Rust apologises for error of judgement
British Horseracing Authority chief executive Nick Rust on Thursday apologised for what he called "an error of judgement" in using solicitor Matthew Lohn in its disciplinary panels, among them the Jim Best case that led to a rehearing.
Nick Rust, BHA chief executive.
Lewes-based trainer Best was last week suspended for six months following a rehearing into the running and riding of two horses in December last year.
He was handed the ban by an independent disciplinary panel after it ruled Best had instructed conditional jockey Paul John to ride Echo Brava and Missile Man other than on their merits, and that they were "stopping rides".
Best, who denied all of the charges, was originally found in breach at a hearing in February, leading to a four-year disqualification.
But it emerged that Lohn, the chairman of the disciplinary panel at that hearing and several others, was engaged by the BHA on other matters, giving rise to claims of an appearance of bias in favour of the governing body.
At Best's appeal in May, the guilty verdict and penalty were quashed and a rehearing ordered, with the BHA having conceded that while there was "no suggestion of any actual bias" in the case, the non-disclosure of Lohn's other work "created an appearance of bias". The appeal board also said the disciplinary panel's reasons for its findings "were clearly insufficient to support its decision in this case".
Rust said on Thursday: "We apologise for the Matthew Lohn incident. He was given work on a discrete matter in 2013 onwards.
"I made a commitment to do that once the Best case was out of the way. It will be there for all to see in chronological order.
"We made an error of judgement. We made a mistake and have apologised for it.
"I am doing what I can to make sure not only that the system is reasonable and fair but that we clear up all the cases from the Lohn issue."
In releasing a chronological timetable of events, the BHA said Lohn was known to them "as a qualified doctor and lawyer with experience in dealing with issues of medical performance, racing regulation and discipline, and of acting for the General Medical Council".
He was contacted in October 2013 by then BHA director of integrity, legal and risk Adam Brickell "to provide urgent, informal advice on a non-disciplinary panel matter relating to the referral of racecourse doctors to the General Medical Council (GMC) which had potentially put the Cheltenham race meetings scheduled for 18 and 19 October 2013 at risk".
Although Brickell and Lohn spoke on a number of occasions between October 2013 and January 2014, the BHA said that during this period Lohn "did not seek payment for his advice".
He was, however, later paid £18,366 by the BHA for work carried out between January 2014 and July 2014, having been asked by Brickell – on behalf of Independent Regulatory Board director Ben Gunn, who had undertaken a review into the circumstances of referrals – "to provide written advice regarding the referral of the doctors to the GMC".
The BHA said that in September 2014 "Brickell and Dr Jerry Hill, newly-appointed chief medical adviser, agreed it would be helpful for Dr Hill to meet with Lohn so that he could explain the advice he had given and provide views on a proposed redraft of the BHA's General Instructions to racecourses that dealt with medical provision".
"Lohn subsequently provided advice to Dr Hill on the structure and content of the new draft of the General Instructions as well as advice on a discrete issue relating to medical confidentiality. The BHA paid £35,920.80 for work carried out on these matters between October 2014 and October 2015."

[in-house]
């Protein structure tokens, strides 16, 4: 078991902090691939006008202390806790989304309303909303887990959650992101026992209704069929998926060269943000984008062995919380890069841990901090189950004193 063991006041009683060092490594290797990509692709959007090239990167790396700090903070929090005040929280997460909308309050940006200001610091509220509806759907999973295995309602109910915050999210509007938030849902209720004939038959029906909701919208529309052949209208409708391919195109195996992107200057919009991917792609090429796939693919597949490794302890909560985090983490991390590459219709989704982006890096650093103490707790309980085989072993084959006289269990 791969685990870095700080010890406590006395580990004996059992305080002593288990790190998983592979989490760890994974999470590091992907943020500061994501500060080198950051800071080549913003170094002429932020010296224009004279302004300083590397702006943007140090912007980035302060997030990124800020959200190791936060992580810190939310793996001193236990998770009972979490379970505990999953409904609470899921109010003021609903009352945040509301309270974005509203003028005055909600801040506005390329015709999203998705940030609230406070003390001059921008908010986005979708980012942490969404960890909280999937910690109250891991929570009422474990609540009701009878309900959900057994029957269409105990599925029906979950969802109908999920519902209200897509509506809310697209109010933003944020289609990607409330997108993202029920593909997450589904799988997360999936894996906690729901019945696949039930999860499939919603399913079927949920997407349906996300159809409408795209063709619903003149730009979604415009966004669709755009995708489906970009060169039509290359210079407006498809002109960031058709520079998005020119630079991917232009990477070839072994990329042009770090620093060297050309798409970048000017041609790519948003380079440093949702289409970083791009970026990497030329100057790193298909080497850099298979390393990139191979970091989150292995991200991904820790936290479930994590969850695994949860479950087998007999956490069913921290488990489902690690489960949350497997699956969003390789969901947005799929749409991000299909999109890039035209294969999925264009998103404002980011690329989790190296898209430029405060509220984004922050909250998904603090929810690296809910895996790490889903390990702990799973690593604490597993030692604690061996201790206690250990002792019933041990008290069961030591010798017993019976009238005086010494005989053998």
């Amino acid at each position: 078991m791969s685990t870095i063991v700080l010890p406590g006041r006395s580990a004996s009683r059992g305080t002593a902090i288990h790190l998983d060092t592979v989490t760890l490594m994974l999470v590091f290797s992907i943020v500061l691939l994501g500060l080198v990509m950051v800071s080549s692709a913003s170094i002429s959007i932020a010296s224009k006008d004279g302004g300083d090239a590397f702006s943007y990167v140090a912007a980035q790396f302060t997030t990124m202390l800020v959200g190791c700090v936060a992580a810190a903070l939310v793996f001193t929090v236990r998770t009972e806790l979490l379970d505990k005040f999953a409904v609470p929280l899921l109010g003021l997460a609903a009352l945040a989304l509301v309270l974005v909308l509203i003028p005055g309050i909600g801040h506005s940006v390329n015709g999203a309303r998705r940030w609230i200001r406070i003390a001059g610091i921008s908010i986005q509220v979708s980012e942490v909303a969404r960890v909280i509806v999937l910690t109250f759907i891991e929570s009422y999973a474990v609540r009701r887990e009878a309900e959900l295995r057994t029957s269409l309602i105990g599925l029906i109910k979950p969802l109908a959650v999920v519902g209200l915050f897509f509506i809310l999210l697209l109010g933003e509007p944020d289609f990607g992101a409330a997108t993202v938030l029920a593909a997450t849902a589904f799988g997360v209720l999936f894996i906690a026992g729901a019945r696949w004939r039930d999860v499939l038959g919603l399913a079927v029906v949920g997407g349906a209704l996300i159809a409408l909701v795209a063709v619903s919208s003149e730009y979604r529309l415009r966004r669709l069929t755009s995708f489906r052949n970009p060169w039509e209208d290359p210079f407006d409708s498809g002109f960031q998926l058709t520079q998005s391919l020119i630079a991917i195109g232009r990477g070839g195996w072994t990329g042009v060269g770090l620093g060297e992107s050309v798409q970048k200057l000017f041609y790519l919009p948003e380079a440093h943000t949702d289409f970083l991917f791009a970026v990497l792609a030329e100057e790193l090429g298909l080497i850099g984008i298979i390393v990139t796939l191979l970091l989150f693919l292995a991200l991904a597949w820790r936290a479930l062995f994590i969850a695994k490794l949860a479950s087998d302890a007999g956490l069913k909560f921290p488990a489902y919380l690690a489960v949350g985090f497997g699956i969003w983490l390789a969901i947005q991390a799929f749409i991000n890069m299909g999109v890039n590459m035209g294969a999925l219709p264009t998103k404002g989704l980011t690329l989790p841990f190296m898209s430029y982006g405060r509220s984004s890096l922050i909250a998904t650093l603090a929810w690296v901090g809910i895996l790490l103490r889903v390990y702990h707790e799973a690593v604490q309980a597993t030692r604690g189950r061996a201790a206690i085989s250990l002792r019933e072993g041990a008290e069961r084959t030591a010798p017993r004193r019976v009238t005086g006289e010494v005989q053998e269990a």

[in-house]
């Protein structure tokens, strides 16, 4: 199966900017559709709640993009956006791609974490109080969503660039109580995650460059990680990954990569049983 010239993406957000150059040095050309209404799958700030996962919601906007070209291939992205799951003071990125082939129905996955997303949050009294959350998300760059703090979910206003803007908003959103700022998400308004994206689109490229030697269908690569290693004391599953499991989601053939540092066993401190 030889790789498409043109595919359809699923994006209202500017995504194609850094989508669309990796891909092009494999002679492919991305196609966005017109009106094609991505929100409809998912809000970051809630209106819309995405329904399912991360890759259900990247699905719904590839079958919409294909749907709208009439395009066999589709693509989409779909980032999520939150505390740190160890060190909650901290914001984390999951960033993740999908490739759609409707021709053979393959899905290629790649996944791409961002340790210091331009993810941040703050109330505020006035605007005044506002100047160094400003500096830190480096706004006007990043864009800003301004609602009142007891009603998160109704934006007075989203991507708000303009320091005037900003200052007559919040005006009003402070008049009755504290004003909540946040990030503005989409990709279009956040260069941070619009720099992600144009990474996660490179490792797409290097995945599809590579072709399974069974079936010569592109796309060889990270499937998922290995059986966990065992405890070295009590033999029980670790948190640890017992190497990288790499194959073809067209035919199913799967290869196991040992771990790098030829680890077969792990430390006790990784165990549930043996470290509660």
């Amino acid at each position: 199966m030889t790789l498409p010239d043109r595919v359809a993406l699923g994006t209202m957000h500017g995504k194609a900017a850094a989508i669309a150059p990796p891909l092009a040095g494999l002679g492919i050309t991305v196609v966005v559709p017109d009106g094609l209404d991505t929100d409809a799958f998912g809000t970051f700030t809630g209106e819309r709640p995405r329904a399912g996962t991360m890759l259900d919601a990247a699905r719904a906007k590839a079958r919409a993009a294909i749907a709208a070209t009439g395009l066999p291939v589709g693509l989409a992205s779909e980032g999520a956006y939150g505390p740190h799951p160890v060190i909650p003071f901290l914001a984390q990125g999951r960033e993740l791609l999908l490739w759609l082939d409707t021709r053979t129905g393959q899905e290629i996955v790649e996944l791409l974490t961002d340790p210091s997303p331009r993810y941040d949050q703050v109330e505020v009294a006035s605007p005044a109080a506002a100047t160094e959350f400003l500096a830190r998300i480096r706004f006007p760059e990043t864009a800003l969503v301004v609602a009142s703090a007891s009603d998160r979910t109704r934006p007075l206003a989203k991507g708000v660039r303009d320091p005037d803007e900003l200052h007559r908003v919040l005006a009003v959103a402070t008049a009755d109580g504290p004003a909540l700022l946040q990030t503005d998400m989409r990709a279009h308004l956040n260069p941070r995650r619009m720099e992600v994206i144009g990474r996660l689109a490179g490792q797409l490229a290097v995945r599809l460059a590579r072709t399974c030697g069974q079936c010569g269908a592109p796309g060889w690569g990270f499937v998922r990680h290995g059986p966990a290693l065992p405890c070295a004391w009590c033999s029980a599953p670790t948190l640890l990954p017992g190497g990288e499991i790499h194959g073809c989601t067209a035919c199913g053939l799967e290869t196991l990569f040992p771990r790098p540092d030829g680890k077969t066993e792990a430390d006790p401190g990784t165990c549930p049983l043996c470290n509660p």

The Professional Jockeys Association sent a letter to the BHA in February 2015 raising a number of issues regarding the composition and operation of the disciplinary panel, including a concern about a potential perception of bias.
Rust conceded in a statement: "While it is incumbent on all panel members to declare 'any interest' when provisionally selected for a disciplinary panel, in hindsight the BHA should have disclosed the fact that it paid Mr Lohn to give advice on issues unrelated to his role as a member of the disciplinary panel.
"We've made good progress in resolving cases affected by a possible appearance of bias. With the disciplinary panel's recent decision to find Paul Gilligan in breach we now have just three of the nine cases left to resolve.
"We have learned important lessons and my priority now is to complete the implementation of the recommendations from this year's Christopher Quinlan QC and Integrity reviews to ensure that racing and its participants can have confidence in our handling of disciplinary cases, now and in the future."
Regarding the six-month penalty, Rust told At The Races: "Speaking personally, we would have liked to have seen a tougher sentence coming down for this.
"We read very carefully what the panel has had to say and we note their comments with regards to guidelines.
"Within the penalty guidelines there was the scope to hand down a longer sentence, but we can't be held to account both ways.
"We've been asked to put in place an independent judiciary system. A panel is put in place that is of unquestionable independence and it has made its decision taking in the factors concerned.
"It is not our job to prosecute and to be the judges. Those two things have to be kept separately.
"This gives me a mandate now to make sure the toughest penalties can be put in place within our sport, and I don't expect any push-back from any representatives with regards from the most serious cases.
"We will be taking very seriously what this panel says and looking at our penalty structure as a result."
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